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Make your yard and garden 'Jersey-Friendly'
4/8/2016 Volume XLIX, No. 13

Spring is here, and garden centers are filled with a mind-boggling array of flowers, shrubs and trees. You are already envisioning how great your yard and garden will look.

But before you choose your plants, do your homework to make sure they’re “Jersey- Friendly.”

You may not realize this, but many garden center plants have been introduced from other continents and can be extremely harmful to our state’s native plants.

These “alien invasives” not only thrive in the Garden State, but can spread aggressively. Eventually, they crowd out native plants needed by wildlife and pollinators, resulting in a poorer environment with less animal and plant diversity.

So what to plant in your yard and garden … and what to avoid?

According to the New Jersey Invasive Species Strike Team, many of the worst offenders have been landscaping staples for years: Chinese and Japanese wisteria, Japanese clematis, English ivy, Japanese honeysuckle, Porcelainberry, Norway maple, Callery/Bradford pear, Winged burning bush, Wintercreeper, Japanese barberry, Butterfly bush, Linden viburnum, Japanese meadowsweet and Chinese silvergrass. It’s best to avoid all use of them.

What to plant instead for a beautiful yard AND a healthy environment? A new program called Jersey-Friendly Yards makes it easy to decide. Its website – - has many helpful features, including an extensive plant database and an online tool to help you design a landscape plan.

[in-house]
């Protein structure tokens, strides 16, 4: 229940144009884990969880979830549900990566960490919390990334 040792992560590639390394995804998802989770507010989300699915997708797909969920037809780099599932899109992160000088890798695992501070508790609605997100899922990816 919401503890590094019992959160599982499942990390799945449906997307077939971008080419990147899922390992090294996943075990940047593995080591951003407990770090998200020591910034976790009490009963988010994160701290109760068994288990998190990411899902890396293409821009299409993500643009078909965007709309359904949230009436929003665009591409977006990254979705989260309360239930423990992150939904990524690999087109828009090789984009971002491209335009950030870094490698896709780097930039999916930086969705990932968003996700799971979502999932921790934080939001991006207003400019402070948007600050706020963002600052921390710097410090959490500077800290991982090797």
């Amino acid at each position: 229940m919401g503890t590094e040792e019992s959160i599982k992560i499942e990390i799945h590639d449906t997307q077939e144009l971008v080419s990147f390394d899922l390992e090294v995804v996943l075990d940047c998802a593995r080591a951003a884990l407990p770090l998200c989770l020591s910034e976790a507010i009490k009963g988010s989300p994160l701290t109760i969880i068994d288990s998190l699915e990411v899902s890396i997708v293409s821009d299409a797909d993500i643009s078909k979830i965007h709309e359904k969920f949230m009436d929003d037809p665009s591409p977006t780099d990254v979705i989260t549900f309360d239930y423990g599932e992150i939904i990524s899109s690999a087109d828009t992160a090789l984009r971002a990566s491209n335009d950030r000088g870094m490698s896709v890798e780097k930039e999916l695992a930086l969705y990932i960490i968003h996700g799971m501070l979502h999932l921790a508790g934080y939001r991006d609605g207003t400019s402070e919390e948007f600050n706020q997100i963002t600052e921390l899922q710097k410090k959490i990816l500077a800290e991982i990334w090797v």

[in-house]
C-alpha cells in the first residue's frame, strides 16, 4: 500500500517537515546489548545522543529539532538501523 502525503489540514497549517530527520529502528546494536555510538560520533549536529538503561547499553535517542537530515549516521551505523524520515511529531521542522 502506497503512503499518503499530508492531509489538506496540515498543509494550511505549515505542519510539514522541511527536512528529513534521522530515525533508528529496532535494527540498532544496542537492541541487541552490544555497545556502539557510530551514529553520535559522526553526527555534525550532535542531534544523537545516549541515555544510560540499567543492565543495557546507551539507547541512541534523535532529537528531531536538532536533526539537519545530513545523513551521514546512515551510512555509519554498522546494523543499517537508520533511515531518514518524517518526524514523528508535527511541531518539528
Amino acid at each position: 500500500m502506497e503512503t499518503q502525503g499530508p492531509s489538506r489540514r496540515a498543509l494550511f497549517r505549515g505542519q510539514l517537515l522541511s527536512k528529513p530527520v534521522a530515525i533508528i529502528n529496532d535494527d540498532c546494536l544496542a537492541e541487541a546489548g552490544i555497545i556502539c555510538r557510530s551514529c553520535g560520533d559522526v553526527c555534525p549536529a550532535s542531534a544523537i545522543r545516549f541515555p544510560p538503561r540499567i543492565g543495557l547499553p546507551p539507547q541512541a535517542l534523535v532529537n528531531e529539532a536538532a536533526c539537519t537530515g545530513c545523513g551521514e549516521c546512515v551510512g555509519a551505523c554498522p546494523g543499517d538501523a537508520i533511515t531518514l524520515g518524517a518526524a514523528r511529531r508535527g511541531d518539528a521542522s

The plant database lists hundreds of trees, shrubs and flowers that are native to New Jersey, as well as plants that are not native but aren’t harmful because they don’t aggressively spread.

Here are some examples of beneficial plants: Flowering dogwood, White fringetree, Persimmon, American holly, Spicebush, Serviceberry, Eastern columbine, Butterfly weed, Purple coneflower, Beebalm, Cardinal flower, Black-eyed Susan, Virginia bluebells and wild geranium.

The website’s “Interactive Yard” tool provides step-by-step instructions for making your property the healthiest possible environment. For instance, it provides advice on removing impervious surfaces, getting rid of invasive plants, adding beds around the house, harvesting rainwater, attracting pollinators and starting a vegetable garden.

The Jersey-Friendly Yards program was developed by the Barnegat Bay Partnership, with a grant from the NJ Department of Environmental Protection.

The Barnegat Bay Partnership, composed of more than 30 organizations and agencies, has been working for years to improve water quality in Barnegat Bay. The bay, like many rivers in New Jersey, is threatened by runoff water filled with fertilizers, sediment and trash.

A critical part of the Barnegat Bay Partnership’s efforts involves reducing “people pollution” carried from yards into waterways through stormwater runoff. Jersey-Friendly Yards is the latest of many initiatives designed to educate the public.

“In my mind, the future of conservation is going to be in our yards,” said Karen Walzer of the Barnegat Bay Partnership. “If we start with our own yards, it will go a long way for conservation in New Jersey.”

This spring, make sure your yard and garden are Jersey-Friendly! Visit the website at and take advantage of all the great advice assembled there.

And for more information on preserving New Jersey’s land and natural resources, visit the New Jersey Conservation Foundation website at or contact me at



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